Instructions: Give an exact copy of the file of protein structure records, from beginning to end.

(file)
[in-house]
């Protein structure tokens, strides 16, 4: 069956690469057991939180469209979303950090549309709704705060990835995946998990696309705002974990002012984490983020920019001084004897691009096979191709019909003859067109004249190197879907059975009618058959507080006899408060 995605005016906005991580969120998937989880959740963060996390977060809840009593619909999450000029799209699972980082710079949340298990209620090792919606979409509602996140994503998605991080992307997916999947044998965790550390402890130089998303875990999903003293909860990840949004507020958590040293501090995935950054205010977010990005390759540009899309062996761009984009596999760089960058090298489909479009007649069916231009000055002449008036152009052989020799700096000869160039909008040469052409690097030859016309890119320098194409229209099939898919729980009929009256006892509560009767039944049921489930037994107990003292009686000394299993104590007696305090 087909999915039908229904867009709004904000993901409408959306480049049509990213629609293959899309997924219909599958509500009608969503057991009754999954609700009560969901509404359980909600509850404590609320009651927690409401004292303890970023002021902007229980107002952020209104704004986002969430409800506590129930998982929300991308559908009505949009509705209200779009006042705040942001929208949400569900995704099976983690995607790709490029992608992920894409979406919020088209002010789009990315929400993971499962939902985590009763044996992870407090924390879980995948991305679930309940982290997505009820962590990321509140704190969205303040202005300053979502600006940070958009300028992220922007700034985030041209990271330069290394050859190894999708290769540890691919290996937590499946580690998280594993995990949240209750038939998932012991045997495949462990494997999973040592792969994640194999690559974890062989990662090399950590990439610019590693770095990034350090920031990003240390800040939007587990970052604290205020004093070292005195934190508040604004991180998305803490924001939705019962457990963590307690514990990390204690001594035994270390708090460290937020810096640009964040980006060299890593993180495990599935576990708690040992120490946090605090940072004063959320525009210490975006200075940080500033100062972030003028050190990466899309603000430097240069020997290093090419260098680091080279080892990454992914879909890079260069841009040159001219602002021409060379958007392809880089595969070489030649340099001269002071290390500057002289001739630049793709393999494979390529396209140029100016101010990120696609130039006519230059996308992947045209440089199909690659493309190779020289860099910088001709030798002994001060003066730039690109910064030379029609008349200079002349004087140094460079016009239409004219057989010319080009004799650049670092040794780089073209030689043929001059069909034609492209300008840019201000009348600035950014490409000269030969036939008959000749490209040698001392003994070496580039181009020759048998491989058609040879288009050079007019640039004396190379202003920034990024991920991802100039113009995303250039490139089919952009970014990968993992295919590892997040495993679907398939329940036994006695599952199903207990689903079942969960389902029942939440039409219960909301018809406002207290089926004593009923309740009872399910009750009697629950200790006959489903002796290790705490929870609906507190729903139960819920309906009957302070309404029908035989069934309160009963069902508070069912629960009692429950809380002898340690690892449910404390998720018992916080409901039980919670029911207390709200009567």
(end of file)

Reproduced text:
[in-house]
């Protein structure tokens, strides 16, 4: 069956690469057991939180469209979303950090549309709704705060990835995946998990696309705002974990002012984490983020920019001084004897691009096979191709019909003859067109004249190197879907059975009618058959507080006899408060 995605005016906005991580969120998937989880959740963060996390977060809840009593619909999450000029799209699972980082710079949340298990209620090792919606979409509602996140994503998605991080992307997916999947044998965790550390402890130089998303875990999903003293909860990840949004507020958590040293501090995935950054205010977010990005390759540009899309062996761009984009596999760089960058090298489909479009007649069916231009000055002449008036152009052989020799700096000869160039909008040469052409690097030859016309890119320098194409229209099939898919729980009929009256006892509560009767039944049921489930037994107990003292009686000394299993104590007696305090 087909999915039908229904867009709004904000993901409408959306480049049509990213629609293959899309997924219909599958509500009608969503057991009754999954609700009560969901509404359980909600509850404590609320009651927690409401004292303890970023002021902007229980107002952020209104704004986002969430409800506590129930998982929300991308559908009505949009509705209200779009006042705040942001929208949400569900995704099976983690995607790709490029992608992920894409979406919020088209002010789009990315929400993971499962939902985590009763044996992870407090924390879980995948991305679930309940982290997505009820962590990321509140704190969205303040202005300053979502600006940070958009300028992220922007700034985030041209990271330069290394050859190894999708290769540890691919290996937590499946580690998280594993995990949240209750038939998932012991045997495949462990494997999973040592792969994640194999690559974890062989990662090399950590990439610019590693770095990034350090920031990003240390800040939007587990970052604290205020004093070292005195934190508040604004991180998305803490924001939705019962457990963590307690514990990390204690001594035994270390708090460290937020810096640009964040980006060299890593993180495990599935576990708690040992120490946090605090940072004063959320525009210490975006200075940080500033100062972030003028050190990466899309603000430097240069020997290093090419260098680091080279080892990454992914879909890079260069841009040159001219602002021409060379958007392809880089595969070489030649340099001269002071290390500057002289001739630049793709393999494979390529396209140029100016101010990120696609130039006519230059996308992947045209440089199909690659493309190779020289860099910088001709030798002994001060003066730039690109910064030379029609008349200079002349004087140094460079016009239409004219057989010319080009004799650049670092040794780089073209030689043929001059069909034609492209300008840019201000009348600035950014490409000269030969036939008959000749490209040698001392003994070496580039181009020759048998491989058609040879288009050079007019640039004396190379202003920034990024991920991802100039113009995303250039490139089919952009970014990968993992295919590892997040495993679907398939329940036994006695599952199903207990689903079942969960389902029942939440039409219960909301018809406002207290089926004593009923309740009872399910009750009697629950200790006959489903002796290790705490929870609906507190729903139960819920309906009957302070309404029908035989069934309160009963069902508070069912629960009692429950809380002898340690690892449910404390998720018992916080409901039980919670029911207390709200009567």